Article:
As the popular saying goes “Prevention is better than cure.” Knowing the basics of copyright law will prevent you from getting yourself entangled in pesky copyright cases in the first place. You just need to know what the definition of copyright is, the kinds of work that it covers (visual arts, literary pieces, motion pictures, etcetera), and how it is applied to various situations. Knowing your rights and the rights of content creators is the first step to protecting yourself.

The Law on Fair Use

Fair Use is a term that has been thrown around lately, mainly by people who like to repurpose other people’s content to make new ones of their own (e.g. a person using clips of another video for review purposes). While fair use gives you the right to comment, criticize, or parody a piece of work, you can’t claim fair use by integrating other people’s work into your own. Fair use also doesn’t cover attribution- even if you’ve attributed someone in a piece of content, if the original owner doesn’t give you permission- then it’s no go.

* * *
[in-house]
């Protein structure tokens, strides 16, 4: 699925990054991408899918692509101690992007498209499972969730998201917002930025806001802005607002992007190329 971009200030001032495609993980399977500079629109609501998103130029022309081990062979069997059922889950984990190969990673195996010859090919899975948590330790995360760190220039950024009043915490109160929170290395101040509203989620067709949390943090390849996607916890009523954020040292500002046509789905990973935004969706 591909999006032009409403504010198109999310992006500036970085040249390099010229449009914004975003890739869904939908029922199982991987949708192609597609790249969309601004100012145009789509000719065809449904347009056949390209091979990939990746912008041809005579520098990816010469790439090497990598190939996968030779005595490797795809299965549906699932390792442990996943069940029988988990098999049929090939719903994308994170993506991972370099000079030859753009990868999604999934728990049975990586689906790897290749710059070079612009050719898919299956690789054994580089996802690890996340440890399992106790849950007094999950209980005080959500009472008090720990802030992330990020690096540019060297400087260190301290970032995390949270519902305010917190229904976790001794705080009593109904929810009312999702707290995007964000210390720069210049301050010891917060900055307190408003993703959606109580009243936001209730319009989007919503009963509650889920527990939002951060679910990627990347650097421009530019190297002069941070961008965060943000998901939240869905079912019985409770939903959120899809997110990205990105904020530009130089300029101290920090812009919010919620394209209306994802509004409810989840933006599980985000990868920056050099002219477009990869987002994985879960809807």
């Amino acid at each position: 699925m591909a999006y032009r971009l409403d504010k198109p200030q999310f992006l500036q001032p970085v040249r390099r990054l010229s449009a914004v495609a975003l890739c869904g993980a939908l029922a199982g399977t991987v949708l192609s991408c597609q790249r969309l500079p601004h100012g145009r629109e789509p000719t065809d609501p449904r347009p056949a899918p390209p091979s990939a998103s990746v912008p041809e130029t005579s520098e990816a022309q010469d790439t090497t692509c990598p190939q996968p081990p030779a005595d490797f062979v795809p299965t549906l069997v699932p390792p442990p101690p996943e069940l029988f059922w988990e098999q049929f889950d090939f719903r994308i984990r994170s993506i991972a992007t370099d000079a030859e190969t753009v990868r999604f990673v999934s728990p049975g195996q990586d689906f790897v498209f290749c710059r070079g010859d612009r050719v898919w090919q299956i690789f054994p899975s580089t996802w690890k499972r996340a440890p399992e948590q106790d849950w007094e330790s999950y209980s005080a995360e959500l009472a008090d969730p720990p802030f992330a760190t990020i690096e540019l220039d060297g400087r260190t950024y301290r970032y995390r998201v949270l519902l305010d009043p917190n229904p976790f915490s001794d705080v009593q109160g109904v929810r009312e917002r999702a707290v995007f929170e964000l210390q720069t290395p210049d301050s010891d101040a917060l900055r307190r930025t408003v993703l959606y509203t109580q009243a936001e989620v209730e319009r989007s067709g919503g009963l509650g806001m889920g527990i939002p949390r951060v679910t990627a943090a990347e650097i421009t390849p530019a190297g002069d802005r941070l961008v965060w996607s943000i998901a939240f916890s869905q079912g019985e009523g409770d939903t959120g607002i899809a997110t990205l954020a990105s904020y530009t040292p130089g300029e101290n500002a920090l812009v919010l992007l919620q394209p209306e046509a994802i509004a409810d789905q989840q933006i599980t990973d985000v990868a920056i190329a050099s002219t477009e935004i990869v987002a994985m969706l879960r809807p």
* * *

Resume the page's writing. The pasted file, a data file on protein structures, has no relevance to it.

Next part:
Always put yourself in the original creator’s shoes. Is it alright if someone takes a piece of your work and use it for their own purposes? If the answer’s no, then think twice before using another person’s image for your online marketing campaign.


On the internet, you can easily copy-paste another person’s work into your own and call it day. However, this does not make this practice right. Copyright laws exist for a reason. While the law might still have a bit of catching up to do (especially regarding work published on the web), it WILL catch up eventually and violators might be heavily penalized.